A year ago Devoxx crossed an ocean for the first time. After all the events in Belgium (Antwerp) and France (Paris) a new satellite event was launched in the UK (London). And here I am again, in a London hotel room, after two days of Devoxx UK.
Day 1: Getting started
With a silly one hour jetlag (which shouldn’t be a thing, but is…) I was awake and at the venue very early. Slowly but surely people started flooding in on the exhibition floor. It quickly became clear there were more visitors than last year. On the exhibition floor a lot of smaller local startups were present. But surprisingly I haven’t had any sales pitch at all, this is something other conferences can learn from. Only genuinely interesting people talking about content.
There was also a corner where Devoxx UK had invited cool upcoming hardware like the NFC ring and Crazyflie tiny quadcopter. These projects quickly generated a crowd of people shouting: “Shut up and take my money!” The problem was, they didn’t have anything for sale… just an “you can order online”. This is a bit of a shame, I’m pretty sure they are now missing at least a dozen of impulse purchases. They should do something about this next year.
Day 1: The keynote
The awesome thing about Devoxx is… the lack of sponsored talks and keynotes. At least, that is how it seems to be. I really haven’t seen any session that even had a hint of sponsor.
This year the keynote speaker was Dan North and he talked about some of his personal experiences. He talked about moments where colleagues did or said things that really affected him and his career. Things you say and do at work might have a lot more influence than you can imagine. The best part of his story (in my opinion) was how a colleague tricked him into pair programming. If you keep asking “hey buddy, can you help me with this?” eventually your ‘buddy’ is just sitting next to you all the time.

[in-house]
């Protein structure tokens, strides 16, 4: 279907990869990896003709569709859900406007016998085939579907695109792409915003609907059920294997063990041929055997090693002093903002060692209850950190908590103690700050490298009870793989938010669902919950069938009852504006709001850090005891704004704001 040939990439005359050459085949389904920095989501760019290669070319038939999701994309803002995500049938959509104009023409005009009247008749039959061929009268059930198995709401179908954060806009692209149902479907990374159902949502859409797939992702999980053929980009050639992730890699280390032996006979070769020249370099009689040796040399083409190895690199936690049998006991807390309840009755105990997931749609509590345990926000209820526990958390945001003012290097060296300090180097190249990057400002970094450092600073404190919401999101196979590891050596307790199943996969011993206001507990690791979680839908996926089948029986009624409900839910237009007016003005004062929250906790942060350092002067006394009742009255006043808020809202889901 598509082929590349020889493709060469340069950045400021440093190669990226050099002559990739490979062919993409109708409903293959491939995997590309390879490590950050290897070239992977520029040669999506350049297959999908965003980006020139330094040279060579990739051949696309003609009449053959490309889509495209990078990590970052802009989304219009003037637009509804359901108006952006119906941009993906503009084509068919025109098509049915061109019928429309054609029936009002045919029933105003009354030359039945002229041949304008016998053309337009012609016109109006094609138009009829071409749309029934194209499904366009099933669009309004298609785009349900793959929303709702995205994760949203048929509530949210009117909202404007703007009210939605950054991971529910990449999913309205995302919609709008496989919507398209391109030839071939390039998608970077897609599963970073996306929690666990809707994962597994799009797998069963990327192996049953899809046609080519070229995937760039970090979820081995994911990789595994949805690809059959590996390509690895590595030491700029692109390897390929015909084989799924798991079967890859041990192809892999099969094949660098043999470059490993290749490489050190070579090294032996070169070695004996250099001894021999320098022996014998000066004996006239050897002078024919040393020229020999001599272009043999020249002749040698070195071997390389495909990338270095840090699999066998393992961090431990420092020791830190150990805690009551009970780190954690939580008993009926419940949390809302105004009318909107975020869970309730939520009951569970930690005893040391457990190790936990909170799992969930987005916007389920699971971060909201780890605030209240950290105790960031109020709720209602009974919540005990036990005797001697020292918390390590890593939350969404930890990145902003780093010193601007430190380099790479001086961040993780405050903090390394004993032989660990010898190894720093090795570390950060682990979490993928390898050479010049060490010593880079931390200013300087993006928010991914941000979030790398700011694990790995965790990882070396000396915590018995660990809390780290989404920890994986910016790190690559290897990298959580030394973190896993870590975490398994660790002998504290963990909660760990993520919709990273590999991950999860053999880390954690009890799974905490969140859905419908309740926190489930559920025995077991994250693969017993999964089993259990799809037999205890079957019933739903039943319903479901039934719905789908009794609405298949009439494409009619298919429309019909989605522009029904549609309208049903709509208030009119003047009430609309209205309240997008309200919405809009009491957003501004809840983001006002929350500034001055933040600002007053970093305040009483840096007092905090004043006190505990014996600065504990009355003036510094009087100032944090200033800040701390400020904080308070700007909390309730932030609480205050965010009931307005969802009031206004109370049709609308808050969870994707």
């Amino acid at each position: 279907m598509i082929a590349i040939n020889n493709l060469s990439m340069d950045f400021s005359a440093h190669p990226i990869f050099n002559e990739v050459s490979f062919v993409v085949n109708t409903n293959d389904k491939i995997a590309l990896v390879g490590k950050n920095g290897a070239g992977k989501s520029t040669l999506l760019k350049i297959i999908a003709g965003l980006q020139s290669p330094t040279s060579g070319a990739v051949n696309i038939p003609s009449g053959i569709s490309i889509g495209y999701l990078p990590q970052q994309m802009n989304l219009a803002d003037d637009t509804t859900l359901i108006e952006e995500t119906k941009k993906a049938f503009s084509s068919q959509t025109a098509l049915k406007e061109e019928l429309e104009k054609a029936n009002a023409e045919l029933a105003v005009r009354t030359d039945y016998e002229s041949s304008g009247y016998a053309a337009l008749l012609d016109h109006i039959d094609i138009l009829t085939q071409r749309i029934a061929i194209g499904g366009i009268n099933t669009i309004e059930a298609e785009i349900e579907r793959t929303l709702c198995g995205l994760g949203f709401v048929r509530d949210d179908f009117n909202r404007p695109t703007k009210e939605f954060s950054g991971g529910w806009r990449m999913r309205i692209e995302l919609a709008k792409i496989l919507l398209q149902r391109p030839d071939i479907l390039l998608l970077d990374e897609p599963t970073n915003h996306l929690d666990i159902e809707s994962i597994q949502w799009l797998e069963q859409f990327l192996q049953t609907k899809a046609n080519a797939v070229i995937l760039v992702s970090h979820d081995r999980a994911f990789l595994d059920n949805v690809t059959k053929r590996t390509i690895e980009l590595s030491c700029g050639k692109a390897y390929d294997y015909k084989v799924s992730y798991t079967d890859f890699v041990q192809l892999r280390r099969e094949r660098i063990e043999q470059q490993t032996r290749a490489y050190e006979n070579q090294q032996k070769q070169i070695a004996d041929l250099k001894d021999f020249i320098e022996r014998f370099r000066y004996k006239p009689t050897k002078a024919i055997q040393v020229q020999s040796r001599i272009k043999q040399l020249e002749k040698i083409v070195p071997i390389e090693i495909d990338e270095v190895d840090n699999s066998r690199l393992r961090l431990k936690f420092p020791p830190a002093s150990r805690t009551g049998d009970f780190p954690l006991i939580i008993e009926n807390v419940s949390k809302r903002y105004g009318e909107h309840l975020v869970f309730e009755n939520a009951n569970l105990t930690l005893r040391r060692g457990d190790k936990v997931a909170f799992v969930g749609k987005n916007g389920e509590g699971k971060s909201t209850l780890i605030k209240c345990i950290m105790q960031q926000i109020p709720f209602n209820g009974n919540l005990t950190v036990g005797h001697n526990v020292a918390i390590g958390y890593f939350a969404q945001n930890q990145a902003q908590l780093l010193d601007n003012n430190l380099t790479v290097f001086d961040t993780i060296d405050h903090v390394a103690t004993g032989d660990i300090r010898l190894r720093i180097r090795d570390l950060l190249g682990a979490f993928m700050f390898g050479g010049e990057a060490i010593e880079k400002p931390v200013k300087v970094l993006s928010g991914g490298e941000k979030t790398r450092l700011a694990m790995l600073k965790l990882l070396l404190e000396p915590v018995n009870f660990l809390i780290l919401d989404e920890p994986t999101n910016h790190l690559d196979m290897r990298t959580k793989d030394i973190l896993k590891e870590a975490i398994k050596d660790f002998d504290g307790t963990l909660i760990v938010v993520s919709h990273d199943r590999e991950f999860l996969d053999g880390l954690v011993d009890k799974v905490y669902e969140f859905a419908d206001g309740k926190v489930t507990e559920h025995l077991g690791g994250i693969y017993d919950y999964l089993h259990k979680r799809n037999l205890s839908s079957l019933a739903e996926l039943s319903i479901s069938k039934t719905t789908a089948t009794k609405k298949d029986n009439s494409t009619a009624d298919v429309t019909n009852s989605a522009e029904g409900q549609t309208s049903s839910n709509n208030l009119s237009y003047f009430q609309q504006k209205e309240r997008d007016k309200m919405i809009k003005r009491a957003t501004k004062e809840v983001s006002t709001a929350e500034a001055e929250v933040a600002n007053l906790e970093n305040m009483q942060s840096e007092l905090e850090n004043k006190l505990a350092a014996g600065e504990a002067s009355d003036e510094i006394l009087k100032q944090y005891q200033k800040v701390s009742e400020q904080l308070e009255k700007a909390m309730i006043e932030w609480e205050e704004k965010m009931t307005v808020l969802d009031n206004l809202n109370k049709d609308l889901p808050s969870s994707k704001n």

During the keynote two amazing artists from Smartup Visuals created a drawing of Dan, later they hand customised conference t-shirts for the visitors.
Day 1: The sessions
As ‘Devoxx videographer’ I can’t always just pick a session and settle down. Most of the time I walk around and only settle down where there is a good opportunity. The first session I attended was by Venkat Subramaniam who talked about the new Lambda expressions in Java. He is a great clear speaker, to the point.
After filming some more I settled in room 2 with Dick Wall for the second session. His talk is named: “What have the monads ever done for us?”… and as you can guess it is about lambdas as well. His talk was a bit more theoretical, naming all the different theoretical objects and patterns (like monoids, monads and functors). Good talk, great speaker, best lambda related talk I’ve seen yet.
The third sessions I had the chance to see was by James McGivern. He’s a programmer with a math background and he has very similar interests as I do. His talk was about ECC (Elliptic curve cryptography) versus RSA, explaining how these security algorithms and the math involved work. I absolutely loved his talk, everything was explained so clearly it reminded me of Numberphile and Computerphile (two related YouTube channels I adore).
Instead of following more tracks I got distracted filming the Crazyflie quadcopter and shooting them from the sky using an automatic NERF gun which can only be fired wearing the NFC ring. I also had a nice discussion about the future of affordable hardware and 3d printing with Dick Wall. The thing we did that evening was to attend the IBM Sensor hacking challenge.